Re: Electrical Advice...
- From: iBoaterer <blah@xxxxxxx>
- Date: Thu, 6 Oct 2011 09:11:44 -0400
In article <9f40f3Fl6U1@xxxxxxxxxxxxxxxxxx>, evil@xxxxxxxxxxxxxxxxx
On 10/5/11 5:14 PM, Canuck57 wrote:
On 04/10/2011 11:05 PM, JustWait wrote:
On 10/4/2011 10:45 PM, Canuck57 wrote:
On 04/10/2011 1:59 PM, X ` Man wrote:
I'm thinking of upgrading to a larger standby generator, probably a
The generator will be approximately 50 to 60 feet away from the house
circuit breakers. The wire will run under the main level floor and
the lower level ceiling.
I want as little current drop as possible. The generator provides
One of the contractors under consideration wants to use aluminum wire,
but I am more than willing to pay the premium between aluminum and
copper. I don't have an electrical "handibook" available.
What I am wondering:
1. Is 4/0 copper wire heavy enough?
2. Anyone know a supplier for about 70 feet of the stuff?
Our local electrical suppliers don't seem to want to provide a length
P.S. I'm really only interested in replies from those with an
educational or professional electrical background.
So is this for your grow op so the police don't see your utility bill?
In any case, for 1), current heats wire not voltage or wattage, so what
is the voltage as to calculate the current 17KW can generate? Amps
generate the heat. 220 or 115? With that size I will assume 220. 17K/220
= 77.3 amps. And I like being cautious, say AWG 3 for 220, 3/0 for 120.
Probably industrial supply shops, as consumer hardware stores will not
carry this. As it gets worse. You need special tools to bend it, you may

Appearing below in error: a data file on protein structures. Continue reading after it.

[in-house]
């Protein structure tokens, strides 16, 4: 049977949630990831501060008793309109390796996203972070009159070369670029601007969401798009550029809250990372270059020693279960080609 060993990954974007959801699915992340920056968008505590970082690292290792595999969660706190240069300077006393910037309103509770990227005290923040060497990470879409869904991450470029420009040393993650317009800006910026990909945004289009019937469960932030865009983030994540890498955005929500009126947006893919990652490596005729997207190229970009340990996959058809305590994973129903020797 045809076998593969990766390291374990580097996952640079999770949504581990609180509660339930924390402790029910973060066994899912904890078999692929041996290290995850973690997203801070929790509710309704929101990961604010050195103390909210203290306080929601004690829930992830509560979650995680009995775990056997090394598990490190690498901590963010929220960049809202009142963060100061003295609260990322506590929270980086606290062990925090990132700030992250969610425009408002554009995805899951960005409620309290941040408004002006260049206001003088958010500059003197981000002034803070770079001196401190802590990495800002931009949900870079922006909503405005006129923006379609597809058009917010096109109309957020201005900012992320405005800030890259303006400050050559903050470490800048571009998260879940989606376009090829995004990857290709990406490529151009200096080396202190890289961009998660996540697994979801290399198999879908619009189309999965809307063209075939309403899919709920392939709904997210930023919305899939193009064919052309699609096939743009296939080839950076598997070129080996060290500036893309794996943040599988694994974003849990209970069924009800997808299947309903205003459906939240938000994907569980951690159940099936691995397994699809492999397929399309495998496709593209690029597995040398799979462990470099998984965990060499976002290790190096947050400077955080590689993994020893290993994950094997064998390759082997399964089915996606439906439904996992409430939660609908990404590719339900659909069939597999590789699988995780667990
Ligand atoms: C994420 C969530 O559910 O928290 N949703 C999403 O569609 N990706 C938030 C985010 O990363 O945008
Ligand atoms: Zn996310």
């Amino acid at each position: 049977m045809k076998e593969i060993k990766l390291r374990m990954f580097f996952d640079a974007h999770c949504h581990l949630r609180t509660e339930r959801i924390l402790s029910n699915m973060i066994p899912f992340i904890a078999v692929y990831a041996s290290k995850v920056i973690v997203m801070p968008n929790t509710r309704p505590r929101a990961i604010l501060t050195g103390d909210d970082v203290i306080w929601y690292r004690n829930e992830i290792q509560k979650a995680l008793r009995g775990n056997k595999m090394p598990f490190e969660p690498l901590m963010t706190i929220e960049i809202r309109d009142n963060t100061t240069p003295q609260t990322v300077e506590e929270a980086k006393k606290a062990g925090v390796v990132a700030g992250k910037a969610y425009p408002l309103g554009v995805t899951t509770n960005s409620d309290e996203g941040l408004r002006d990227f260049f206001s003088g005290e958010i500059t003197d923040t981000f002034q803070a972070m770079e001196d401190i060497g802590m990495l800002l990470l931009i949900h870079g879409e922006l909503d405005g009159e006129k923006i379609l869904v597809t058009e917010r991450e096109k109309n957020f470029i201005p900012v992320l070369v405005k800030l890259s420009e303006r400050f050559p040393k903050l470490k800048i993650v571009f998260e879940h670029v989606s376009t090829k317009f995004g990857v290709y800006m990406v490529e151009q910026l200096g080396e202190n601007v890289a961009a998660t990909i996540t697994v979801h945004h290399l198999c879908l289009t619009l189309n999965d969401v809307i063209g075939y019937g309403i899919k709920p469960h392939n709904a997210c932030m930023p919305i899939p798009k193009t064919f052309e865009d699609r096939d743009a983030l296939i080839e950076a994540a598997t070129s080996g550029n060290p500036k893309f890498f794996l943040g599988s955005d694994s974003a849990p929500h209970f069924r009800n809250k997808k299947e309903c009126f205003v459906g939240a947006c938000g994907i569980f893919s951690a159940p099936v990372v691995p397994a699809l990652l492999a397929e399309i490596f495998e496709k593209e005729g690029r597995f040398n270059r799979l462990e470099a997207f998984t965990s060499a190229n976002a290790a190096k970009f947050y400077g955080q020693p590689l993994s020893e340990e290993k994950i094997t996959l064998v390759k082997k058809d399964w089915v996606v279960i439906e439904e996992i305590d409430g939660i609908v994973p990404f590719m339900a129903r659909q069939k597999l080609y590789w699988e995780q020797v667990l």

need conduit and I strongly suspect local ordinance would require an
inspection or at least a licensed electrician.
Tonight I had to install a new shallow well system for a friend in
Essex. Pretty straight forward, pump, expansion tank, and new conduit
tube from the knife switch above on the floor joist, down to the cutoff
switch... to code.
We noticed the breaker supplied an outside light and an outlet too, so
we had to put in an new breaker and 12 ga, Romex to supply the pump on a
separate line, also required by code.
Electrical and plumbing is not really all that hard, about 20 years ago
I with some help changed my home over from knob and tube to modern day
romex, gpf switches, etc..;), three years ago I redid the plumbing in
our place, including a new section of baseboard heating in one room. For
the water side of the system I used Pex pipe and Sharkbite fittings up
to the floors under the appliance or sink, and went with hard copper
from the floor up... I actually enjoy doing that stuff, But I guess my
bud could have waited for someone with "educational or professional
electrical background" and spent $700 for a $300 (parts) job we could
easily do ourselves. <snerk>.
I agree normal wiring isn't that hard. However 4GA isn't normal wiring
neither is 70+ Amps and futzing with the mains. Have that short out and
your face could be copper or aluminum coated. And if it burns his home,
and no inspection, it isn't covered.
It isn't a wall socket or light switch job.
It also needs to be inspected even if you do it yourself.
For example if it supplies the house, he needs a switch panel between
the fuse box and the incoming mains. Which also means coordinating
having the power off to insert an approved switch.
There are a half dozen licensed electrical contractors in my immediate
area who do this sort of work. The electric and plumbing have to be
permitted and inspected. I'm sure some people might not bother with the
permits and do the work themselves, but...if your house blows up or
burns to the ground, your homeowners' insurer may inquire about the
any electrical or gas line work done in the house, and if you have to
say you did it yourself without the proper permits and inspections, I
suspect you'll be S.O.L., insurance-wise.
So then why are you worried about wire size, etc. That will all be
dictated by CODE, idiot.
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